Critics and detractors of the Church, assuming that that the Book of Mormon isn't divine prior to engaging with it, will likely not accept this rebuttal. However it has been clearly demonstrated that the existence of similar phraseology between the Book of Mormon and Shakespeare's Hamlet proves nothing threatening to a believing Latter-day Saint's worldview that includes belief in the Book of Mormon's historical authenticity and the integrity of its supposed translator.

Notes

  1. 2 Nephi 1:14
  2. Polemical works that make this argument include: “Mormonism,” New York Weekly Messenger and Young Men’s Advocate (29 April 1835). Reprinted from The Pioneer (Rock Springs, Illinois), March 1835. off-site; Origen Bachelor, Mormonism Exposed Internally and Externally (New York: Privately Published, 1838), 11–12, 14–16. off-site; Alexander Campbell, Delusions (Boston: Benjamin H. Greene, 1832), 13, original on p. 93; originally published in Millennial Harbinger 2 (7 February 1831): 85–96. off-site O. Cowdery reply #1 #2 Full title; A Disciple, "[Reply to John E. Page,]" Morning Chronicle (Pittsburgh, Pennsylvania) (29 June 1842). off-site; La Roy Sunderland, “Mormonism,” Zion’s Watchman (New York) 3, no. 7 (17 February 1838). off-siteS. Williams, Mormonism Exposed (1838), 6. off-site; Z—a, “Mormonism: Scene in a Stage Coach,” Christian Watchman (Boston) 18, no. 18 (5 May 1837): 1. Reprinted from Buffalo Spectator, circa April 1837. off-site; Daniel H. Bartlett, The Mormons or Latter-Day Saints, Whence Came They? (London: Nisbet, 1911); Ernest Sutherland Bates, American Faith (New York: Norton, 1940), 341-58; James Black, New Forms of the Old Faith (London: Nelson, 1948). William Bond, The Early History of Mormonism, and the True Source Where the Aborigines of the Continent Came From (Portland: Schwab Brothers, 1890); Horton Davies, Christian Deviations: Essays in Defense of the Christian Faith (London: SCM Press, 1954); Edgar E. Folk, The Mormon Monster or the Story of Mormonism (Chicago: Revell, 1900); Joseph Johnson, The Great Mormon Fraud: or The Church of Latter-Day Saints (Manchester: Butterworth & Nodal Printers, 1885); William Alexander Linn, The Story of the Mormons: From the Date of Their Origin to the Year 1901 (New York: Macmillan, 1902); J. Roy H. Paterson, Meeting the Mormons: A Study of the Mormon Church in Scotland and Elsewhere (Edinburgh, Scotland: Constable, 1965); Leslie Rumble, The Mormons or Latter-day Saints (St. Paul, Minn: Radio Replies Press, 1950); James K. Swinburne, Beneath The Cloak of England’s Respectability (London: Skef�ington and Son, 1912); Alva A. Tanner, A Key to the Book of Mormon (Oakley, ID: self-published, 1916); Jerald Tanner and Sandra Tanner, Mormonism: Shadow or Reality? 4th ed. (Salt Lake City: Utah Lighthouse Ministry, 1987). One early critic of the Book of Mormon thought that the phrase came from Edward Young, Night Thoughts (London: T. Heptinstall, No. 304 Holborn, 1798). See La Roy Sunderland, “Mormonism,” Zion’s Watchman (New York) 3, no. 5 (3 February 1838). off-site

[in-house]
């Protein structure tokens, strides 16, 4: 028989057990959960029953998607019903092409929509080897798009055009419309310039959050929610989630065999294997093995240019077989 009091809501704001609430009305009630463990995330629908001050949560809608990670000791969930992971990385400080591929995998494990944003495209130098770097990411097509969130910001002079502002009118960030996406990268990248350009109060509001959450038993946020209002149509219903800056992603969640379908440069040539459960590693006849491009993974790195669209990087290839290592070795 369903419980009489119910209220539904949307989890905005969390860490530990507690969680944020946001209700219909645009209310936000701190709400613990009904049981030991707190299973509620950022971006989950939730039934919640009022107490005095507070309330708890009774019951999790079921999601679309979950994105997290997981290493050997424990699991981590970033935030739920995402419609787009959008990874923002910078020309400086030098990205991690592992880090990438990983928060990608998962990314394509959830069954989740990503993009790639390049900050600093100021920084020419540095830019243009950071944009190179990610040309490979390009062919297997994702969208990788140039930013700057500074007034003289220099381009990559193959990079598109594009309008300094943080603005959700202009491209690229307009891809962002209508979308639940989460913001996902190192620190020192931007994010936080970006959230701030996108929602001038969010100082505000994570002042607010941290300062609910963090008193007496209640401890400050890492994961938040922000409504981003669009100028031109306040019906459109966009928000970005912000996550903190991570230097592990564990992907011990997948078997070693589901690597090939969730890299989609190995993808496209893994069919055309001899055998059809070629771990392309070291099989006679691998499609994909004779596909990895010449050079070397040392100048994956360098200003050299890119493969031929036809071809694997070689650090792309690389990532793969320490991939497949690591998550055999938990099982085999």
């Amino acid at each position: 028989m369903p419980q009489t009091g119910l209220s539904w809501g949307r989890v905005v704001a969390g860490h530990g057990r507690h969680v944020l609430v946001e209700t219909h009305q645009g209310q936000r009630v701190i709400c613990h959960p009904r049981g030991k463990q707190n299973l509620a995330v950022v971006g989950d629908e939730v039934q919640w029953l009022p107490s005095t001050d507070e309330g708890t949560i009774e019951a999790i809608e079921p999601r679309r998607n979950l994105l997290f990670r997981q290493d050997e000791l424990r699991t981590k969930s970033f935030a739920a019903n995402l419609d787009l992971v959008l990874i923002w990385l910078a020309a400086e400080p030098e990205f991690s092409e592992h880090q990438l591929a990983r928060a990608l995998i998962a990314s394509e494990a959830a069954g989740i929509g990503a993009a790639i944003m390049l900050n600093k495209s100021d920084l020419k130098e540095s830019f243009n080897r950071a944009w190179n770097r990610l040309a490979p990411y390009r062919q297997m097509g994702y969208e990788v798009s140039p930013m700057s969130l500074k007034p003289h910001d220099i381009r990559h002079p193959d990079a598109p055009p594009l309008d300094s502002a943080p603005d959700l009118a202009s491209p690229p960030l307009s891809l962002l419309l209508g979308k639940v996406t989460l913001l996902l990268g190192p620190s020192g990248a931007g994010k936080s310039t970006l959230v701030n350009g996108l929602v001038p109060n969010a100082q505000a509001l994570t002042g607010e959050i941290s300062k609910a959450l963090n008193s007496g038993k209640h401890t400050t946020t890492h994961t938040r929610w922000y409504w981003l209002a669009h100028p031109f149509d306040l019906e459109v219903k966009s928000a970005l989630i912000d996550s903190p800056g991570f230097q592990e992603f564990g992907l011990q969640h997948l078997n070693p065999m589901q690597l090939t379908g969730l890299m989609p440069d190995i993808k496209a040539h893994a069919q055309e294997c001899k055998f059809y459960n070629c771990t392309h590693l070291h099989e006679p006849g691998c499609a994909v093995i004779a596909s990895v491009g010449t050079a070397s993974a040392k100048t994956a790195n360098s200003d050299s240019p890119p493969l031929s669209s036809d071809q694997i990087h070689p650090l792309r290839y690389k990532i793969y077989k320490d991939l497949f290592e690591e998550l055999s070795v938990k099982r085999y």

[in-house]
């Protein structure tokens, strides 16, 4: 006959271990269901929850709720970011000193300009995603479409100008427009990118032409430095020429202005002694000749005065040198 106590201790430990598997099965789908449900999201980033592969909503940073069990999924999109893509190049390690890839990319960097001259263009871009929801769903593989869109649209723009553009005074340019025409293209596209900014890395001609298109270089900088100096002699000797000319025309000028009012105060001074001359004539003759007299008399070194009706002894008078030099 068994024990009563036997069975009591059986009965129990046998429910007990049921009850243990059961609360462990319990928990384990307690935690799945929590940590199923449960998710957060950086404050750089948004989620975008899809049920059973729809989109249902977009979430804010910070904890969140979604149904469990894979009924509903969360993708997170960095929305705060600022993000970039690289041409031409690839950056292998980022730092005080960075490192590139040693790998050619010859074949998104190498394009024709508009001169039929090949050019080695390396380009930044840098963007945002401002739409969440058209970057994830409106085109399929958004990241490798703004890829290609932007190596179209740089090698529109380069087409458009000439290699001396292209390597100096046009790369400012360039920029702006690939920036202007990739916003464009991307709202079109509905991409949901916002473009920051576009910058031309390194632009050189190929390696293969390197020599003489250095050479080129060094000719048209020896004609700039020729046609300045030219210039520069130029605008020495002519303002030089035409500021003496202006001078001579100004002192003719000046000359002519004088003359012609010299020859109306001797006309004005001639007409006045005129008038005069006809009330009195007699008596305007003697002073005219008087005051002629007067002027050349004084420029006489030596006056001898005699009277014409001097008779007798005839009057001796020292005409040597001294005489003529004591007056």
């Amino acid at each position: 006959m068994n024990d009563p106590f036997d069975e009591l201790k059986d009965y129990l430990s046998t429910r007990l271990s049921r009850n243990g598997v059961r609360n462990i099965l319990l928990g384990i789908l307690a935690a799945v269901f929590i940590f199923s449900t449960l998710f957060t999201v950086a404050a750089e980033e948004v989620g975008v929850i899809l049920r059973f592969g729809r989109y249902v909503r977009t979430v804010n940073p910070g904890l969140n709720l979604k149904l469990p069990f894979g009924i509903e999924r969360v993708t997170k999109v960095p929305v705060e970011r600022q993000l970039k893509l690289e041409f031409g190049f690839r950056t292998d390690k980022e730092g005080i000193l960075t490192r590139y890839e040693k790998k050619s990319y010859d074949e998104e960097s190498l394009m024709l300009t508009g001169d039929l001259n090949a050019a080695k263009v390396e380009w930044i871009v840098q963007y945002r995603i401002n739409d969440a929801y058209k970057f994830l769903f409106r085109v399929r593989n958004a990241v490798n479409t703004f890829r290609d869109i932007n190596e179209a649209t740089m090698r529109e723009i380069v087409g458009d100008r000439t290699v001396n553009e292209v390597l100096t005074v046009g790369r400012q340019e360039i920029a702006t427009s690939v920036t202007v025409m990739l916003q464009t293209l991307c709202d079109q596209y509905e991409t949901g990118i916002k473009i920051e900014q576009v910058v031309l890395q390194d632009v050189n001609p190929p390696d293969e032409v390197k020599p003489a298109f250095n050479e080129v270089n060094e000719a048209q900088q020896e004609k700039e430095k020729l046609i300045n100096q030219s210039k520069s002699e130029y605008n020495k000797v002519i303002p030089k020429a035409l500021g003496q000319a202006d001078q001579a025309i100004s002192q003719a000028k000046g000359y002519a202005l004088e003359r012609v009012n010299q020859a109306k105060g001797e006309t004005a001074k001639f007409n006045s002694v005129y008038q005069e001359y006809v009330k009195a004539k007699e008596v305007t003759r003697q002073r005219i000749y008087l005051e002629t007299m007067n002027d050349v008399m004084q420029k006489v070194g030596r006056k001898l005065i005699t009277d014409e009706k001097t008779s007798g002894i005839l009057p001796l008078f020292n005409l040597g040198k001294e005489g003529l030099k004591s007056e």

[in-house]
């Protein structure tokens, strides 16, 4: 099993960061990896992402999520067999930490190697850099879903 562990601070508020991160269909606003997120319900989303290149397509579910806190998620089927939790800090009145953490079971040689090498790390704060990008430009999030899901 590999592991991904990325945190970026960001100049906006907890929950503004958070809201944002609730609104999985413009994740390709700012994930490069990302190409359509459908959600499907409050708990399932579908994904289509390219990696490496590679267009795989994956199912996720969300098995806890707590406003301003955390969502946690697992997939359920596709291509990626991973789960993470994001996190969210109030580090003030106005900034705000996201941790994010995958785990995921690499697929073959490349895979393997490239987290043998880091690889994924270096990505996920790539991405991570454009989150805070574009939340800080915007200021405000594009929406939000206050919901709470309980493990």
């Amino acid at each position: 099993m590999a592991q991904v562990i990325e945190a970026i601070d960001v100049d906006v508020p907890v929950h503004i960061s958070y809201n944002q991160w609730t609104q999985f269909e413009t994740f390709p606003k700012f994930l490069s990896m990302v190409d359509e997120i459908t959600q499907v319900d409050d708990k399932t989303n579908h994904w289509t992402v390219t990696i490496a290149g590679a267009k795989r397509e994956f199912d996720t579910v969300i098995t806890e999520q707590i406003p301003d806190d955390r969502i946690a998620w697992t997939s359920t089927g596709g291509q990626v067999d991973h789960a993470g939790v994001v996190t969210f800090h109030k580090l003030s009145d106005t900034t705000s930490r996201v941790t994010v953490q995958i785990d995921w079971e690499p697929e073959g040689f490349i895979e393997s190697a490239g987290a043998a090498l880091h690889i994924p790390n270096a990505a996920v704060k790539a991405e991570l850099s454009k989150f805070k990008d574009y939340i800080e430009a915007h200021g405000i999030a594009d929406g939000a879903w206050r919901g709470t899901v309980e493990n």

3. This approach follows that made in Brigham H. Roberts, "A Brief Debate on the Book of Mormon," in Defense of the Faith and the Saints, 2 vols. (1907), 1:333. Vol 1 GL direct link Vol 2 GL direct link
  4. Hugh W. Nibley, An Approach to the Book of Mormon, 3rd edition, (Vol. 6 of the Collected Works of Hugh Nibley), edited by John W. Welch, (Salt Lake City, Utah: Deseret Book Company; Provo, Utah: Foundation for Ancient Research and Mormon Studies, 1988), 276–277.
  5. Robert F. Smith, “Evaluating the Sources of 2 Nephi 1:13–15: Shakespeare and the Book of Mormon,” Journal of the Book of Mormon and Other Restoration Scripture 22, no. 2 (2013): 101–102.